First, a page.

Saturday, 11 February 2012

A good day for corruption

I know, I am not Spanish, and perhaps this subject is very boring for my (mostly British) readers. I am only Spanish by marriage, and through friendships. But rarely have I felt so strongly about a legal injustice as what happened last week in Madrid

On Thursday night, I was struggling to remember the last time I felt so frustrated, for comparison. I think it was probably when the Stephen Lawrence murderers got off, a wrong which has now been righted, at least in part. But in some ways, abhorrent though that was, this is worse. It is worse because this was not an issue of someone guilty walking free, but of someone who is innocent being deliberately convicted to get them out of the way. For a start, alarm bells start ringing when, unprecedentedly, as the New York Times observes:
“The Spanish prosecutor’s office has actively opposed both trials, saying there were no grounds for a criminal case. During the trial, it called for the charges to be dismissed because they had no basis in law.”
Judge Garzón, who is now barred by Spain’s Supreme Court from practising as a judge for eleven years and has no right of appeal, is being prosecuted on three separate charges: overstepping his authority in opening the door to proper burials for victims of Franco-era massacres; a conflict of interests regarding sponsorship of of a legal seminar by Banco Santander; and of phone-tapping between detainees and lawyers in the Gürtel corruption case. 

The first - brought, unbelievably, by two political organisations of the far right - clearly contravenes a universal legal principle, that there can be no amnesty for crimes against humanity (a position upheld by the UN).

The second is laughable, given that the University of New York has clearly affirmed that such payments never existed, and no record of them has ever been produced.

Many think that these first two cases, still in progress, may now fall, but this does not matter for Garzón’s enemies, as he has just been convicted of the slightly more complex legal point of the third. And one victory was all they needed to destroy his career.

More importantly, if you scratch the surface of that complexity, the judgement on this third case is still patently wrong. It is legal in Spain for a judge to tap phones, if there is a reasonable suspicion of serious wrongdoing (a suspicion which was, incidentally, clearly vindicated in this case: the phone conversations revealed in the Gürtel case showed a shocking level of corruption in the Valencian government). Going against that is the privacy of lawyer-defendant communications, in that obviously it would not be fair for a prosecutor to use in court a discussion of a legitimate strategy for defence. The court charged that Garzón had violated the right to a fair trial for the defendants.

So, what actually happened? Using the principle of the privacy of lawyer-defendant communications as a cloak, the detainees were using their allowed phone calls from prison to their lawyers to continue their corrupt business: the moving of assets abroad and so on. Garzón had to make a decision to either tap the phones or not, and he felt he was covered by the law to do so.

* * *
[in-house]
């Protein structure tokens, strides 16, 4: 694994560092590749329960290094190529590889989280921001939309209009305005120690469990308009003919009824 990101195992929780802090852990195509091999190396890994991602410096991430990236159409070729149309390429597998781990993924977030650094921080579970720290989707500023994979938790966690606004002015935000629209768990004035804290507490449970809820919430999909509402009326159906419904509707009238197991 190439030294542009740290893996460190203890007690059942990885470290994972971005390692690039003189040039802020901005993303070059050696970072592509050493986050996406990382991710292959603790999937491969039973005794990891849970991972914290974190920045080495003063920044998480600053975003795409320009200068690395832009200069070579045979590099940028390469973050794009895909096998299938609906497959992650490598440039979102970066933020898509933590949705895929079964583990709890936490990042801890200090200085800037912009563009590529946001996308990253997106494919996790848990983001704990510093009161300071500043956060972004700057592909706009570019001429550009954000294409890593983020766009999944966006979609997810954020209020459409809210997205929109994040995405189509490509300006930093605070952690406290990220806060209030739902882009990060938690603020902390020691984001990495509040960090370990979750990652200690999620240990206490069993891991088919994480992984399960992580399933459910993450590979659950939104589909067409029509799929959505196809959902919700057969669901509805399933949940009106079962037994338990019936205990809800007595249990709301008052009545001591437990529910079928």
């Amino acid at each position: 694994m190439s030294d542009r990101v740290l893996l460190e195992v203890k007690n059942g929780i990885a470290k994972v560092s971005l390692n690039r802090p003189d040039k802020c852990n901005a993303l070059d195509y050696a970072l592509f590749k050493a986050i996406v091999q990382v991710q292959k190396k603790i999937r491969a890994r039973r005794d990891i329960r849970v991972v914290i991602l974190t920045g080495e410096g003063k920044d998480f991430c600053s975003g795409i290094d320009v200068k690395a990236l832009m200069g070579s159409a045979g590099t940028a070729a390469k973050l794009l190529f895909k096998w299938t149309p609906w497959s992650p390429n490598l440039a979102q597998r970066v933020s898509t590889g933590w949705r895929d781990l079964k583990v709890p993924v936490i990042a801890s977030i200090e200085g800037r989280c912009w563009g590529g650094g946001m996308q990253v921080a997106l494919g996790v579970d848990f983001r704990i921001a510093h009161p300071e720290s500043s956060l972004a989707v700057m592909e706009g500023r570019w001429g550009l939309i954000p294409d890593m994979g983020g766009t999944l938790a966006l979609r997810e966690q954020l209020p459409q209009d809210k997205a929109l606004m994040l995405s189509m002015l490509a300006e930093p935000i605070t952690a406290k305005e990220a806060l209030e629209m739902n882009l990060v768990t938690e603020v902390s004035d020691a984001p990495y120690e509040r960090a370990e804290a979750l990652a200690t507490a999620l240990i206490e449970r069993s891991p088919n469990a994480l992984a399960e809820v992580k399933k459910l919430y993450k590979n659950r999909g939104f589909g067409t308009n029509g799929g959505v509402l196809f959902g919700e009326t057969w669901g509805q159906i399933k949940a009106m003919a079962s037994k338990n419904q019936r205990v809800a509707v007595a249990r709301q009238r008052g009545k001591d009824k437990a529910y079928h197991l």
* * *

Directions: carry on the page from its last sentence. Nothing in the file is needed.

However, just to be sure, he made a specific exclusion for any defence-related material not to be used in court, so as to ensure the defendants retained their right to a fair trial. The only phone-tapped material which could be used would be that unrelated to the defence (which, frankly, is all that a defendant should be talking to a lawyer about from prison, anyway). In other words, he kept not only to the letter of the law, but its spirit as well, specifically ring-fencing defence-related conversations and thereby guaranteeing fair use of the phone-tapped material.

As Garzón himself said in his statement last Thursday:
“The sentence does not say at any moment what is the harm effected to the right to a fair trial, and it does not say so, simply, because it does not exist. It is invented.”
There is, sadly, a recent European precedent for the Establishment closing ranks against a judge: 1990s Italy, where the corruption reached epidemic levels and only the brave actions of magistrate Antonio Di Pietro and his colleagues managed to get it, at least partly, under control. But, in the process, that same magistrate spent years in the courts proving his innocence on trumped-up charges brought by friends of Berlusconi. The prosecution of Garzón, who in many ways has done for Spain what his friend Di Pietro did for Italy, has unpleasantly strong echoes of manus puli – the infamous “clean hands” era - about it.

Yes, Thursday, 9 February, 2012. A great day for corruption and all those who practise it. And a tragic, wretched day for Spain, the legitimacy of its legal system and for people fighting corruption everywhere.

Shame on you, Supreme Court. Shame. On. You.

1 comment:

  1. It is not boring. I have been stuck in Belfast and Dublin these last few days!

    ReplyDelete

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